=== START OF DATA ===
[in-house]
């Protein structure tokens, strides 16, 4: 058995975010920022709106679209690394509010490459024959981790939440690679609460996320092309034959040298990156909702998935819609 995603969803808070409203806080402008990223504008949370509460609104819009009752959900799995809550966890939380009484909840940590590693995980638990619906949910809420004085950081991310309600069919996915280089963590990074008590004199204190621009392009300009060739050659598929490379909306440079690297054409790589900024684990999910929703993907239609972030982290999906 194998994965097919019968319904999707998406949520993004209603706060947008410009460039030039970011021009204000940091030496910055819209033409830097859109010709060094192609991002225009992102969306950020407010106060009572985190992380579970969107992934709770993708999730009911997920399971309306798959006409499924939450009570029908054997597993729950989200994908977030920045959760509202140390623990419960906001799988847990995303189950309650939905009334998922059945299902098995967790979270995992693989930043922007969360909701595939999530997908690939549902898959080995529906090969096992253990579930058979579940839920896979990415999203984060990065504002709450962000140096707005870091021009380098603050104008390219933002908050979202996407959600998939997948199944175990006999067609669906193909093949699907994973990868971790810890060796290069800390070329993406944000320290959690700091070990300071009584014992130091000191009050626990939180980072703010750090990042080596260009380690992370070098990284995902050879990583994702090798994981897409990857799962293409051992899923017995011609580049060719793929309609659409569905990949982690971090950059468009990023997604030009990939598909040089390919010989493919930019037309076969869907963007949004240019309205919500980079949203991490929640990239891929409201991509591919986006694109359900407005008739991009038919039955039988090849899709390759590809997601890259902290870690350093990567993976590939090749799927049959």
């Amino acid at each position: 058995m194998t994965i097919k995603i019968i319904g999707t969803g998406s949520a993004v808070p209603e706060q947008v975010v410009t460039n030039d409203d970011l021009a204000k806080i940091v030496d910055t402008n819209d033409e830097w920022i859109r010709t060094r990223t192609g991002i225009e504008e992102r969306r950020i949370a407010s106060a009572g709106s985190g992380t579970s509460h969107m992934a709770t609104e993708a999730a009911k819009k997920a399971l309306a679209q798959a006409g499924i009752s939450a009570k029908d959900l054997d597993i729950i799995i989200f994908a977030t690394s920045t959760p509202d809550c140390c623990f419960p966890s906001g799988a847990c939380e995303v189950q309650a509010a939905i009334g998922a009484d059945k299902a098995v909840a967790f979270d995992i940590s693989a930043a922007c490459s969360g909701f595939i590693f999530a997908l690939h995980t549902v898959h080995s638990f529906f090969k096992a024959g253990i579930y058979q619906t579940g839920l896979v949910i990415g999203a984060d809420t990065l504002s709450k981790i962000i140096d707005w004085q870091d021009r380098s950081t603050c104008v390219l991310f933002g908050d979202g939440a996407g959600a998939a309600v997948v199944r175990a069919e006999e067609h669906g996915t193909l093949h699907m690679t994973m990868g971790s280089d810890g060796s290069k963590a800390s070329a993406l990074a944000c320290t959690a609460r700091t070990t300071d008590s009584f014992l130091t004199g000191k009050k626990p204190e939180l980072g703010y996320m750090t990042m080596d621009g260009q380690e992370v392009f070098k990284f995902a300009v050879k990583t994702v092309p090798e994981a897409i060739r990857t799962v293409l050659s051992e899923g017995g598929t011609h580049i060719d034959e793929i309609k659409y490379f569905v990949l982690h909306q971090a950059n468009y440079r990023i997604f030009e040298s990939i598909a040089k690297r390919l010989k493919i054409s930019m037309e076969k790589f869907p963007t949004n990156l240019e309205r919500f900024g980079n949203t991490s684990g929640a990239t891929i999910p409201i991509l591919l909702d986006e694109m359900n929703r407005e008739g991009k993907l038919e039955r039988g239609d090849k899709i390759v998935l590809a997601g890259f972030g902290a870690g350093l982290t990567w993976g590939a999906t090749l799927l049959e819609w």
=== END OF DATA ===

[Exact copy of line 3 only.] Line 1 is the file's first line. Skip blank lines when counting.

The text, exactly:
């Amino acid at each position: 058995m194998t994965i097919k995603i019968i319904g999707t969803g998406s949520a993004v808070p209603e706060q947008v975010v410009t460039n030039d409203d970011l021009a204000k806080i940091v030496d910055t402008n819209d033409e830097w920022i859109r010709t060094r990223t192609g991002i225009e504008e992102r969306r950020i949370a407010s106060a009572g709106s985190g992380t579970s509460h969107m992934a709770t609104e993708a999730a009911k819009k997920a399971l309306a679209q798959a006409g499924i009752s939450a009570k029908d959900l054997d597993i729950i799995i989200f994908a977030t690394s920045t959760p509202d809550c140390c623990f419960p966890s906001g799988a847990c939380e995303v189950q309650a509010a939905i009334g998922a009484d059945k299902a098995v909840a967790f979270d995992i940590s693989a930043a922007c490459s969360g909701f595939i590693f999530a997908l690939h995980t549902v898959h080995s638990f529906f090969k096992a024959g253990i579930y058979q619906t579940g839920l896979v949910i990415g999203a984060d809420t990065l504002s709450k981790i962000i140096d707005w004085q870091d021009r380098s950081t603050c104008v390219l991310f933002g908050d979202g939440a996407g959600a998939a309600v997948v199944r175990a069919e006999e067609h669906g996915t193909l093949h699907m690679t994973m990868g971790s280089d810890g060796s290069k963590a800390s070329a993406l990074a944000c320290t959690a609460r700091t070990t300071d008590s009584f014992l130091t004199g000191k009050k626990p204190e939180l980072g703010y996320m750090t990042m080596d621009g260009q380690e992370v392009f070098k990284f995902a300009v050879k990583t994702v092309p090798e994981a897409i060739r990857t799962v293409l050659s051992e899923g017995g598929t011609h580049i060719d034959e793929i309609k659409y490379f569905v990949l982690h909306q971090a950059n468009y440079r990023i997604f030009e040298s990939i598909a040089k690297r390919l010989k493919i054409s930019m037309e076969k790589f869907p963007t949004n990156l240019e309205r919500f900024g980079n949203t991490s684990g929640a990239t891929i999910p409201i991509l591919l909702d986006e694109m359900n929703r407005e008739g991009k993907l038919e039955r039988g239609d090849k899709i390759v998935l590809a997601g890259f972030g902290a870690g350093l982290t990567w993976g590939a999906t090749l799927l049959e819609w």